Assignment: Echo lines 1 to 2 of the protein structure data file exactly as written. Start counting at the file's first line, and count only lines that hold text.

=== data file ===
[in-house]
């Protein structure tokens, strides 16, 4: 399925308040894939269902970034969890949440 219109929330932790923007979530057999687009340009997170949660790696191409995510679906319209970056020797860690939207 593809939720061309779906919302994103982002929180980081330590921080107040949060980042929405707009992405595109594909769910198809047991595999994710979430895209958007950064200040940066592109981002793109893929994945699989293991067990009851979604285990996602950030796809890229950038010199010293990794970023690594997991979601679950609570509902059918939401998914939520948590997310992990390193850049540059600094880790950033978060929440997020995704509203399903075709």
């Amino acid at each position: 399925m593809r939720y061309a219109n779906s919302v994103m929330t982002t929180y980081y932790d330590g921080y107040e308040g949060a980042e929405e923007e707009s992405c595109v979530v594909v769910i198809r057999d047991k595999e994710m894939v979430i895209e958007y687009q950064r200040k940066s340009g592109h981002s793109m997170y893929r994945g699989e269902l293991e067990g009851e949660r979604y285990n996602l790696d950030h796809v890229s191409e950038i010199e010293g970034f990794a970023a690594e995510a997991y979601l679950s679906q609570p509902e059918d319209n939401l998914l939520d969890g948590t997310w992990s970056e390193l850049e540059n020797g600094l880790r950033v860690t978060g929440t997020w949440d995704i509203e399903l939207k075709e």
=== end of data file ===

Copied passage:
[in-house]
């Protein structure tokens, strides 16, 4: 399925308040894939269902970034969890949440 219109929330932790923007979530057999687009340009997170949660790696191409995510679906319209970056020797860690939207 593809939720061309779906919302994103982002929180980081330590921080107040949060980042929405707009992405595109594909769910198809047991595999994710979430895209958007950064200040940066592109981002793109893929994945699989293991067990009851979604285990996602950030796809890229950038010199010293990794970023690594997991979601679950609570509902059918939401998914939520948590997310992990390193850049540059600094880790950033978060929440997020995704509203399903075709």